• Dhammananda Bhikkhuni, monk, Thailand.
  • Mabel Bianco, doctor, Argentina.
  • Raya Bidshahri, educator, Iran.
  • Katie Bouman, scientist, US.
  • Sinéad Burke, disability activist, Ireland.
  • Lisa Campo-Engelstein, bioethicist, US.
  • Scarlett Curtis, writer and campaigner, UK.
  • Ella Daish, environmentalist, UK.
  • Sharan Dhaliwal, artist and writer, UK.
  • Salwa Eid Naser, athlete, Nigeria-Bahrain.
  • Rana El Kaliouby, AI pioneer, Egypt.
  • Maria Fernanda Espinosa, UN General Assembly, Ecuador.
  • Lucinda Evans, women’s rights activist, South Africa.
  • Sister Gerard Fernandez, Roman Catholic nun, Singapore.
  • Bethany Firth, Paralympic swimmer, UK.
  • Owl Fisher, transgender activist, Iceland.
  • Shelly-Ann Fraser-Pryce, athlete, Jamaica.
  • Zarifa Ghafari, mayor, Afghanistan.
  • Jalila Haider, lawyer, Pakistan.
  • Tayla Harris, footballer and boxer, Australia.
  • Hollie, sex trafficking survivor, US.
  • Huang Wensi, professional boxer, China.
  • Luchita Hurtado, artist, Venezuela.
  • Yumi Ishikawa, founder of anti-heels petition #kutoo, Japan.
  • Asmaa James, journalist and activist, Sierra Leone.
  • Aranya Johar, poet, India.
  • Katrina Johnston-Zimmerman, anthropologist, US.
  • Gada Kadoda, engineer, Sudan.
  • Amy Karle, bioartist, US.
  • Ahlam Khudr, protest leader, Sudan.
  • Fiona Kolbinger, cyclist, Germany.
  • Hiyori Kon, sumo wrestler, Japan.
  • Aïssata Lam, microfinance expert, Mauritania.
  • Soo Jung Lee, forensic psychologist, South Korea.
  • Fei-Fei Li, AI pioneer, US.
  • Erika Lust, filmmaker, Sweden.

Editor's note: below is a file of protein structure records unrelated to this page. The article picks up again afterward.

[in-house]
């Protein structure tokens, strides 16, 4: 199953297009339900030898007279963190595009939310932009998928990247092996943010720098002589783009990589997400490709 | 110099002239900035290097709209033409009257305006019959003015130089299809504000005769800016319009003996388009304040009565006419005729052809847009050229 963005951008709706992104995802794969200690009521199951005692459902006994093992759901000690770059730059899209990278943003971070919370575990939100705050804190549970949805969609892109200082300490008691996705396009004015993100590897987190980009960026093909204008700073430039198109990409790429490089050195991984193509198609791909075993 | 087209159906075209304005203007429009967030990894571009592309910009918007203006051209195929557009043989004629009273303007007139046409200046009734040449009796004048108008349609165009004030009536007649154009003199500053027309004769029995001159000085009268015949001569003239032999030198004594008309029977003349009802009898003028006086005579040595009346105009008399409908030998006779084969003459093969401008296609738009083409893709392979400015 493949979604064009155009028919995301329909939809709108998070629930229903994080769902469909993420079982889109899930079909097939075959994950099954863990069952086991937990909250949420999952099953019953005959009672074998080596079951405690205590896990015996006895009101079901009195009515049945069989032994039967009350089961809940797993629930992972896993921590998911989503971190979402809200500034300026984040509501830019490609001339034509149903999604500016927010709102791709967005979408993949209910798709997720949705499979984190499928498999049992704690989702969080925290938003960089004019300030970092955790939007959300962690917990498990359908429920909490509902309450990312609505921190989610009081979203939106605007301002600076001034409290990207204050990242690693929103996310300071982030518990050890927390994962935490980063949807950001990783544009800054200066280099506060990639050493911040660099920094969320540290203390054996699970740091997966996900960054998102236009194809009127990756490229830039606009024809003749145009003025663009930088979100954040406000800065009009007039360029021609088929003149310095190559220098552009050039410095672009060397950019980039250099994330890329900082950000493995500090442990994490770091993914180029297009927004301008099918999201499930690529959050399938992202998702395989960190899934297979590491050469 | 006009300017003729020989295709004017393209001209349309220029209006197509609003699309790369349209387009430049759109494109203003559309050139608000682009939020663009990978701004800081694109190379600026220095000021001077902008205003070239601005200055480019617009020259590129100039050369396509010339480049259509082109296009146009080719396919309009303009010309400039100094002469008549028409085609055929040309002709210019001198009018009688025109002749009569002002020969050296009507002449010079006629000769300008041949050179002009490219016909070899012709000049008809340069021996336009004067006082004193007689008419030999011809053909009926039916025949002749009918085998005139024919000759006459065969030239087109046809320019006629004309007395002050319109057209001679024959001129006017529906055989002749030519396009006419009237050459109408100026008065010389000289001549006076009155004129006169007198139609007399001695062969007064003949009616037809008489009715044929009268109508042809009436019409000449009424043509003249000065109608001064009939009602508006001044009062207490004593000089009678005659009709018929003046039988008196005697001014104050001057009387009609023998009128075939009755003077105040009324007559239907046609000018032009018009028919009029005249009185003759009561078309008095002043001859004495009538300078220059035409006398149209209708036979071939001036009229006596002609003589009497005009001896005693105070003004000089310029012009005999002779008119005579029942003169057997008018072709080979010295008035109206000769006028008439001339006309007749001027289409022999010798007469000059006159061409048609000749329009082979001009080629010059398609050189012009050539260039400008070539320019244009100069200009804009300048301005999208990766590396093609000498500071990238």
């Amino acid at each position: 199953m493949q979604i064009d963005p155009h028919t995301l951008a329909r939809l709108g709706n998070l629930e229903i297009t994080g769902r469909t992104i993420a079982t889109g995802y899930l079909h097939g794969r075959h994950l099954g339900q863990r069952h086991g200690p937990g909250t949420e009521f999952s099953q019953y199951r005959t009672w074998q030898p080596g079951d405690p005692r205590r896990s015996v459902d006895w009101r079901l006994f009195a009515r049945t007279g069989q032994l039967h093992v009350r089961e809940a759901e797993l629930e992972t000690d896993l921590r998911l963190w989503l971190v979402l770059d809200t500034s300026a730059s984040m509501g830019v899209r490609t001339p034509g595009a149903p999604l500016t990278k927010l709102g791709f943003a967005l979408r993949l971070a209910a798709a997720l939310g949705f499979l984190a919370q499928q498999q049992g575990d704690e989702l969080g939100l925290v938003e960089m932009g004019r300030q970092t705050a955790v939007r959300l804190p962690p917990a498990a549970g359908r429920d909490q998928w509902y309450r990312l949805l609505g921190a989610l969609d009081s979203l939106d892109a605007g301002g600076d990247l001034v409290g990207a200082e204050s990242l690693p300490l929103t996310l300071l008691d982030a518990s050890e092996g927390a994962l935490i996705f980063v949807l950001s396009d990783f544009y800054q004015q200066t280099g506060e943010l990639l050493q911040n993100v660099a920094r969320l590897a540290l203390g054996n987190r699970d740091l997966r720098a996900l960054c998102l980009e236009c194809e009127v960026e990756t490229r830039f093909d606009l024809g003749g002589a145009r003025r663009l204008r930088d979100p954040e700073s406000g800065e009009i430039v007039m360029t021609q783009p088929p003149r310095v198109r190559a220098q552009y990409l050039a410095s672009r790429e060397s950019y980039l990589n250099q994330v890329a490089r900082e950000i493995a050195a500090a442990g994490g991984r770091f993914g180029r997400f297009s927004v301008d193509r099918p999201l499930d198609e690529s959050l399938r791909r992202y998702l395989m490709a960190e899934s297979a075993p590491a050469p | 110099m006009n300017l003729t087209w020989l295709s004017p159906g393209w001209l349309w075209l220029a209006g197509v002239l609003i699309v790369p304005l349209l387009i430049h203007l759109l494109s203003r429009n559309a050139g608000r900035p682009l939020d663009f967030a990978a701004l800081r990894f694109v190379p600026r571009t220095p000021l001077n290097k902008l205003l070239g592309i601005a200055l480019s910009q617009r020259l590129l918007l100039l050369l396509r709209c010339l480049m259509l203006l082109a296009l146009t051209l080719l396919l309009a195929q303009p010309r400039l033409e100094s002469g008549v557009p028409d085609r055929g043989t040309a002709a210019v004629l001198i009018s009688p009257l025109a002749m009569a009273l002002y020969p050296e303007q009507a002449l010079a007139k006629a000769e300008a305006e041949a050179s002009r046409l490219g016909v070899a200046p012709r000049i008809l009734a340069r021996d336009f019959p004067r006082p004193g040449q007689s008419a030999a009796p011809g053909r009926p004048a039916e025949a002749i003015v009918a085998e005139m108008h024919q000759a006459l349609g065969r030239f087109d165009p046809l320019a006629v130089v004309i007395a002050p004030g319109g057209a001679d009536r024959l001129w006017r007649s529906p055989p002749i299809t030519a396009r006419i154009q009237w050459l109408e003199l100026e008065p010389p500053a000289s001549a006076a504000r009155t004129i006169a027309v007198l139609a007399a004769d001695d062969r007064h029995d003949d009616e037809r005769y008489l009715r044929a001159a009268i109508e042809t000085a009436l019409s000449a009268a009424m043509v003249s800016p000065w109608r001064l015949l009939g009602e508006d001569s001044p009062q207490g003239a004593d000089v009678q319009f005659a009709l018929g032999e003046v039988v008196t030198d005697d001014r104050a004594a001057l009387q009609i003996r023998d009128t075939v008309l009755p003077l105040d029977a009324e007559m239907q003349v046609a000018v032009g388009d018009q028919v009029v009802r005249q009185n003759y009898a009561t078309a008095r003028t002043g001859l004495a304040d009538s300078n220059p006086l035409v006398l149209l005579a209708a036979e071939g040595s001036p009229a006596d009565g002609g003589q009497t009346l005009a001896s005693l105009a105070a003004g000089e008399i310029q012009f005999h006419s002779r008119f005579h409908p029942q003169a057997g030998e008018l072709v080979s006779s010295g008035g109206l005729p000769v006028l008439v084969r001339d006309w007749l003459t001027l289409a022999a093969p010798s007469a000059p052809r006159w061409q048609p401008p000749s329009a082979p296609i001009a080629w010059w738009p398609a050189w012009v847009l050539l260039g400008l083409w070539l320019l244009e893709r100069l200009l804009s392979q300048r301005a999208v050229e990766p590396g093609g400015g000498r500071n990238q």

• Lauren Mahon, cancer campaigner and co-host of podcast You, Me and The Big C, UK.
  • Julie Makani, doctor and scientist, Tanzania.
  • Lisa Mandemaker, speculative designer, Netherlands.
  • Jamie Margolin, climate change activist, US.
  • Francia Marquez, environmentalist, Colombia. 
  • Gina Martin, anti-upskirting campaigner, UK.
  • Sarah Martins Da Silva, consultant gynaecologist and obstetrician, UK.
  • Raja Meziane, singer, Algeria.
  • Susmita Mohanty, space entrepreneur, India.
  • Benedicte Mundele, fresh food entrepreneur, DR Congo.
  • Subhalakshmi Nandi, gender equality expert, India.
  • Trang Nguyen, conservationist, Vietnam.
  • Van Thi Nguyen, CEO, Vietnam.
  • Natasha Noel, yoga expert, India.
  • Alexandria Ocasio-Cortez, congresswoman, US.
  • Farida Osman, swimmer, Egypt.
  • Ashcharya Peiris, designer, Sri Lanka.
  • Danit Peleg, designer, Israel.
  • Autumn Peltier, clean water advocate, Canada.
  • Swietenia Puspa Lestari, diver and environmentalist, Indonesia.
  • Megan Rapinoe, footballer, US.
  • Onjali Rauf, writer, UK.
  • Charlene Ren, clean water advocate, China.
  • Maria Ressa, journalist, Philippines.
  • Djamila Ribeiro, writer and equality activist, Brazil.
  • Jawahir Roble, referee, UK-Somalia.
  • Najat Saliba, chemistry professor, Lebanon.
  • Nanjira Sambuli, digital equality expert, Kenya.
  • Zehra Sayers, scientist, Turkey.
  • Hayfa Sdiri, entrepreneur, Tunisia.
  • Noor Shaker, computer scientist, Syria.
  • Bonita Sharma, innovator, Nepal.
  • Vandana Shiva, environmentalist, India.
  • Pragati Singh, doctor, India.
  • Lyubov Sobol, anti-corruption activist, Russia.
  • Samah Subay, lawyer, Yemen.
  • Kalista Sy, screenwriter and producer, Senegal.
  • Bella Thorne, actor and director, US.
  • Veronique Thouvenot, doctor, Chile.
  • Greta Thunberg, climate change activist, Sweden.
  • Paola Villarreal, computer programmer, Mexico.
  • Ida Vitale, poet, Uruguay.
  • Purity Wako, life coach, Uganda.
  • Marilyn Waring, economist and environmentalist, New Zealand.
  • Amy Webb, futurist, US.
  • Sara Wesslin, journalist, Finland.
  • Gina Zurlo, scholar of religion, US.

Text adapted herein adapted from information provided by BBC